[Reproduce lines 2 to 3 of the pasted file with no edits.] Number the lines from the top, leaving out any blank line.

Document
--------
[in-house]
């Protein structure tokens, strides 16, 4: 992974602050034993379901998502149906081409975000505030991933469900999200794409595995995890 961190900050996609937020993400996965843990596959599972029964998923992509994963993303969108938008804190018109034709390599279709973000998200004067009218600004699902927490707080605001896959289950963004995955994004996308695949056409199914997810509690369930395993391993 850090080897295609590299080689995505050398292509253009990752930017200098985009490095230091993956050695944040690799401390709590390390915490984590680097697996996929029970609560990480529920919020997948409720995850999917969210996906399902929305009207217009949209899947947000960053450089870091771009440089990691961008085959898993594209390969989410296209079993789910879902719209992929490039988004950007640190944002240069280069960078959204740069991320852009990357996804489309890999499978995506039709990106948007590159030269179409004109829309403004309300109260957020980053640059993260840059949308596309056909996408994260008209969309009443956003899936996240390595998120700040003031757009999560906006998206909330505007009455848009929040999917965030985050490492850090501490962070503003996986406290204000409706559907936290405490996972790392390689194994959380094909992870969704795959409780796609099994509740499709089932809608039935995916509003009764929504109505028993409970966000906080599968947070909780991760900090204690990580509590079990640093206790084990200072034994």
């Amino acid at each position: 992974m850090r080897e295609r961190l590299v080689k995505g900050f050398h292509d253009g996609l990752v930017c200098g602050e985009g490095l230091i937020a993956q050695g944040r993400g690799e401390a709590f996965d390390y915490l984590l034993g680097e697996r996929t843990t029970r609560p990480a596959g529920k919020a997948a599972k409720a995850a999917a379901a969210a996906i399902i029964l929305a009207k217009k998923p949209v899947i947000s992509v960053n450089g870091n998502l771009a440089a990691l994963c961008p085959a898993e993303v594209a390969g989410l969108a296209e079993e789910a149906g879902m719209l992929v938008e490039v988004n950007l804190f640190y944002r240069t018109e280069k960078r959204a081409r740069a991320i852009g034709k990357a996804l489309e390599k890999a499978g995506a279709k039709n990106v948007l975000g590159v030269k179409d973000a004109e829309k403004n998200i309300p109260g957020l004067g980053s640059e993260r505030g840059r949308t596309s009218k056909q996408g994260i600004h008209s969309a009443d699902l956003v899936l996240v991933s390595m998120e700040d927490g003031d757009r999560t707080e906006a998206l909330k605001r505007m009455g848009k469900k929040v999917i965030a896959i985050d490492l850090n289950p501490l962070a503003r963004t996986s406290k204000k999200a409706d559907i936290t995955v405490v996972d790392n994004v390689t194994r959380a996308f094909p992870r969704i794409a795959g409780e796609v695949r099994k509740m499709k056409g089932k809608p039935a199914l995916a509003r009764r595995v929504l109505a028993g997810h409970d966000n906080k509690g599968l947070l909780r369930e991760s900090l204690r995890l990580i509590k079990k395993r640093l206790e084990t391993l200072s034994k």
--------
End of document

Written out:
């Protein structure tokens, strides 16, 4: 992974602050034993379901998502149906081409975000505030991933469900999200794409595995995890 961190900050996609937020993400996965843990596959599972029964998923992509994963993303969108938008804190018109034709390599279709973000998200004067009218600004699902927490707080605001896959289950963004995955994004996308695949056409199914997810509690369930395993391993 850090080897295609590299080689995505050398292509253009990752930017200098985009490095230091993956050695944040690799401390709590390390915490984590680097697996996929029970609560990480529920919020997948409720995850999917969210996906399902929305009207217009949209899947947000960053450089870091771009440089990691961008085959898993594209390969989410296209079993789910879902719209992929490039988004950007640190944002240069280069960078959204740069991320852009990357996804489309890999499978995506039709990106948007590159030269179409004109829309403004309300109260957020980053640059993260840059949308596309056909996408994260008209969309009443956003899936996240390595998120700040003031757009999560906006998206909330505007009455848009929040999917965030985050490492850090501490962070503003996986406290204000409706559907936290405490996972790392390689194994959380094909992870969704795959409780796609099994509740499709089932809608039935995916509003009764929504109505028993409970966000906080599968947070909780991760900090204690990580509590079990640093206790084990200072034994």
């Amino acid at each position: 992974m850090r080897e295609r961190l590299v080689k995505g900050f050398h292509d253009g996609l990752v930017c200098g602050e985009g490095l230091i937020a993956q050695g944040r993400g690799e401390a709590f996965d390390y915490l984590l034993g680097e697996r996929t843990t029970r609560p990480a596959g529920k919020a997948a599972k409720a995850a999917a379901a969210a996906i399902i029964l929305a009207k217009k998923p949209v899947i947000s992509v960053n450089g870091n998502l771009a440089a990691l994963c961008p085959a898993e993303v594209a390969g989410l969108a296209e079993e789910a149906g879902m719209l992929v938008e490039v988004n950007l804190f640190y944002r240069t018109e280069k960078r959204a081409r740069a991320i852009g034709k990357a996804l489309e390599k890999a499978g995506a279709k039709n990106v948007l975000g590159v030269k179409d973000a004109e829309k403004n998200i309300p109260g957020l004067g980053s640059e993260r505030g840059r949308t596309s009218k056909q996408g994260i600004h008209s969309a009443d699902l956003v899936l996240v991933s390595m998120e700040d927490g003031d757009r999560t707080e906006a998206l909330k605001r505007m009455g848009k469900k929040v999917i965030a896959i985050d490492l850090n289950p501490l962070a503003r963004t996986s406290k204000k999200a409706d559907i936290t995955v405490v996972d790392n994004v390689t194994r959380a996308f094909p992870r969704i794409a795959g409780e796609v695949r099994k509740m499709k056409g089932k809608p039935a199914l995916a509003r009764r595995v929504l109505a028993g997810h409970d966000n906080k509690g599968l947070l909780r369930e991760s900090l204690r995890l990580i509590k079990k395993r640093l206790e084990t391993l200072s034994k």